The Russian invasion of Ukraine has triggered the fasting-growing refugee crisis in Europe since the second world war, according to the head of the United Nation’s refugee agency, UNHCR.
The warning came as video emerged that appeared to show people trying to escape fighting in Irpin, just outside Kyiv, being shelled by Russian forces amid an evacuation that escorted 3,000 people away from the conflict the day before.
Vast numbers of Ukrainian civilians continued to flee cities under bombardment, including the besieged coastal city of Mariupol where Russian forces agreed again to allow an urgent evacuation.
With more than 1.5 million refugees from Ukraine reported to have crossed into neighbouring countries in the space of 10 days, the UN high commissioner for refugees, Filippo Grandi, warned after visiting the Moldovan border that the situation would only get worse.
“This will be a more complex situation,” he said, after having tweeted on Sunday: “More than 1.5 million refugees from Ukraine have crossed into neighbouring countries in 10 days.”
Officials said many of the refugees who had arrived in other countries had friends and places to go to, but Grandi said the growing tide of refugees would put pressure on governments to absorb them.
“These governments have done very well in their initial response. They were well prepared. But if the numbers continue to grow it will be a problem.”
Grandi’s warning came as shocking images were posted on social media that appeared to show civilians trying to flee Irpin, on the outskirts of Kyiv, coming under Russian shell fire.
In the shocking video, a Ukrainian home guard volunteer can be seen being asked about evacuations from Irpin as civilians with suitcases hurry along the far side of the street.
He is asked what happened the day before and begins describing efforts to evacuate “casualties … children and women”. As the man speaks, a shell lands near him, knocking him off his feet.
With huge queues of cars belonging to those fleeing the fighting jamming roads, and evacuation trains overcrowded with standing room only and not enough space for all those who want to flee, more than 3% of Ukraine’s population have become refugees.
In the besieged southern port of Mariupol on the Sea of Azov, where residents have described desperate conditions under Russian shellfire – including no electricity, food shortages and hospitals operating in basements – a second attempt to organise an evacuation was under way today.
On Saturday, the Russian military had refused to allow people to leave the city in their own cars, but on Sunday it appeared to have agreed to let people leave the city in that way, with a ceasefire due to start at midday.
Images posted on social media showed a convoy of evacuation buses leaving the city of Zaporizhzhia on Sunday bound for Mariupol.
The evacuation attempt on Saturday was halted after Russia shelled the bus depot, with the city’s mayor accusing Russian forces of a deliberate attack. “I’m absolutely sure,” said Vadym Boichenko.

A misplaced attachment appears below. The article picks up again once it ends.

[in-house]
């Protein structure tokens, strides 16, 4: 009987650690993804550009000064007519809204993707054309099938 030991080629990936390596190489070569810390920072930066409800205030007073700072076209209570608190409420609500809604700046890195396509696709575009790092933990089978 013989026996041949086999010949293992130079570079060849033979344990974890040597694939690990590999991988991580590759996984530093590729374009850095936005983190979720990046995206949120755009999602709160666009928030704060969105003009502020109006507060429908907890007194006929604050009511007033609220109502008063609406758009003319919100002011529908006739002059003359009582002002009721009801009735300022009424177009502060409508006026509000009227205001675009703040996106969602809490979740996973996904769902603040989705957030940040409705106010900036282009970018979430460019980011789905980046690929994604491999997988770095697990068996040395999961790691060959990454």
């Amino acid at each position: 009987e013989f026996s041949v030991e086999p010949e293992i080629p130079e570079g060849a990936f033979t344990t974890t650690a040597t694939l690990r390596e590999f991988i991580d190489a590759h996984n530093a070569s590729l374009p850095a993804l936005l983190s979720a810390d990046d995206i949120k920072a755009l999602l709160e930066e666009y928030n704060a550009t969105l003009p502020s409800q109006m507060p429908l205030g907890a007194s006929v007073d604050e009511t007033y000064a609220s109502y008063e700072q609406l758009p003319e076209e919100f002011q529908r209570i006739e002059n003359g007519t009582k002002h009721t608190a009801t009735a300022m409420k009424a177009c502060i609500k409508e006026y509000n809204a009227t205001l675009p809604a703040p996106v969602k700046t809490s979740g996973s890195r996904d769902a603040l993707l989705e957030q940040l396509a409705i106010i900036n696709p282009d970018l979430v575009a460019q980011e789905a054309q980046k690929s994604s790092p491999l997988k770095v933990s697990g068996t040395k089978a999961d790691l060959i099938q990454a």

“They got information where the [evacuation] buses are and started hitting the bus depot. Yesterday I said we have a humanitarian crisis. Today it’s genocide.”
Record numbers of refugees have crossed into Poland from Ukraine with the total number expected to surpass 1 million later on Sunday as Russian forces escalate their invasion.
Fresh data shows that Polish border guards cleared as many as 129,000 people at border crossings on Saturday, the most in a single day since the war started, bringing the total to 922,400.
“Check-in is as simplified as possible,” the Polish border guard spokesperson, Anna Michalska, said. “The point is to confirm the identity of persons, verify documents, check the databases if they are not wanted persons. It takes a few minutes.
“Forecasts indicate that today the number of people who entered Poland from Ukraine from 24 February will exceed 1 million.”
At the Medyka crossing, the busiest along Poland’s roughly 310-mile (500km) long border with Ukraine, refugees streamed past boxes of clothes laid out along a path from the border crossing while Scouts handed out hot tea, food and toiletries.
Some carried babies, others held dogs and cats wrapped in blankets. Many joined a queue for buses to the nearby town Przemyśl, where friends, relatives and volunteers waited to take them to other cities in Poland and beyond.
“In Kyiv there are many bombs and you sit in the basement and still hear it and because of that I left this city,” said Anna Klimova, 21, who was travelling to Wroclaw to stay with her brother. “It’s a really hard situation.”
Poland’s Ukrainian community of about 1.5 million is the region’s largest and makes the country a leading destination point for refugees, though fleeing Ukrainians also cross to safety through Slovakia, Hungary and northern Romania.